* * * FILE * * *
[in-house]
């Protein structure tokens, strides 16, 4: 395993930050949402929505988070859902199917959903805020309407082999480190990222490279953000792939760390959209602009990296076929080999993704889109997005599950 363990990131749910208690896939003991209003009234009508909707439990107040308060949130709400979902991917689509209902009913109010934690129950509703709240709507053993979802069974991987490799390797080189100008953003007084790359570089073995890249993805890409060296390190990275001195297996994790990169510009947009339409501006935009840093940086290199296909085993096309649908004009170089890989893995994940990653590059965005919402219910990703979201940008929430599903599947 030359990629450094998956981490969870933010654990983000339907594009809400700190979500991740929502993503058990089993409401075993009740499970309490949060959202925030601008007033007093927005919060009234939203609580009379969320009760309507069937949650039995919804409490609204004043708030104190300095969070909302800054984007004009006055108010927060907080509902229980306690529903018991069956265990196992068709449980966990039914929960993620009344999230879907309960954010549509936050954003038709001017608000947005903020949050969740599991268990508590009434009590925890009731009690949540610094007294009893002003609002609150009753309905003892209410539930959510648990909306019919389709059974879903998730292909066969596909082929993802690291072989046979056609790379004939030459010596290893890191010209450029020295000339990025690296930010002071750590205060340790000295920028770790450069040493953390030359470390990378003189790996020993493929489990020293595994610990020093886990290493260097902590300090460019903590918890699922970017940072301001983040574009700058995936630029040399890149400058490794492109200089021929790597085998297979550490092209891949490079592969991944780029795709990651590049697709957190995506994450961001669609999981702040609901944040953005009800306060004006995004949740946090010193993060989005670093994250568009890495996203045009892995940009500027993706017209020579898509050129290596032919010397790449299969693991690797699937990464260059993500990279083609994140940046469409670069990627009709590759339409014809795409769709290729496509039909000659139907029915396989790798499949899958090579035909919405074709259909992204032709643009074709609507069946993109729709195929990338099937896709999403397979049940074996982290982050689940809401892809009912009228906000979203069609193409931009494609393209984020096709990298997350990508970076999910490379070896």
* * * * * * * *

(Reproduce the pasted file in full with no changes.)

[in-house]
């Protein structure tokens, strides 16, 4: 395993930050949402929505988070859902199917959903805020309407082999480190990222490279953000792939760390959209602009990296076929080999993704889109997005599950 363990990131749910208690896939003991209003009234009508909707439990107040308060949130709400979902991917689509209902009913109010934690129950509703709240709507053993979802069974991987490799390797080189100008953003007084790359570089073995890249993805890409060296390190990275001195297996994790990169510009947009339409501006935009840093940086290199296909085993096309649908004009170089890989893995994940990653590059965005919402219910990703979201940008929430599903599947 030359990629450094998956981490969870933010654990983000339907594009809400700190979500991740929502993503058990089993409401075993009740499970309490949060959202925030601008007033007093927005919060009234939203609580009379969320009760309507069937949650039995919804409490609204004043708030104190300095969070909302800054984007004009006055108010927060907080509902229980306690529903018991069956265990196992068709449980966990039914929960993620009344999230879907309960954010549509936050954003038709001017608000947005903020949050969740599991268990508590009434009590925890009731009690949540610094007294009893002003609002609150009753309905003892209410539930959510648990909306019919389709059974879903998730292909066969596909082929993802690291072989046979056609790379004939030459010596290893890191010209450029020295000339990025690296930010002071750590205060340790000295920028770790450069040493953390030359470390990378003189790996020993493929489990020293595994610990020093886990290493260097902590300090460019903590918890699922970017940072301001983040574009700058995936630029040399890149400058490794492109200089021929790597085998297979550490092209891949490079592969991944780029795709990651590049697709957190995506994450961001669609999981702040609901944040953005009800306060004006995004949740946090010193993060989005670093994250568009890495996203045009892995940009500027993706017209020579898509050129290596032919010397790449299969693991690797699937990464260059993500990279083609994140940046469409670069990627009709590759339409014809795409769709290729496509039909000659139907029915396989790798499949899958090579035909919405074709259909992204032709643009074709609507069946993109729709195929990338099937896709999403397979049940074996982290982050689940809401892809009912009228906000979203069609193409931009494609393209984020096709990298997350990508970076999910490379070896």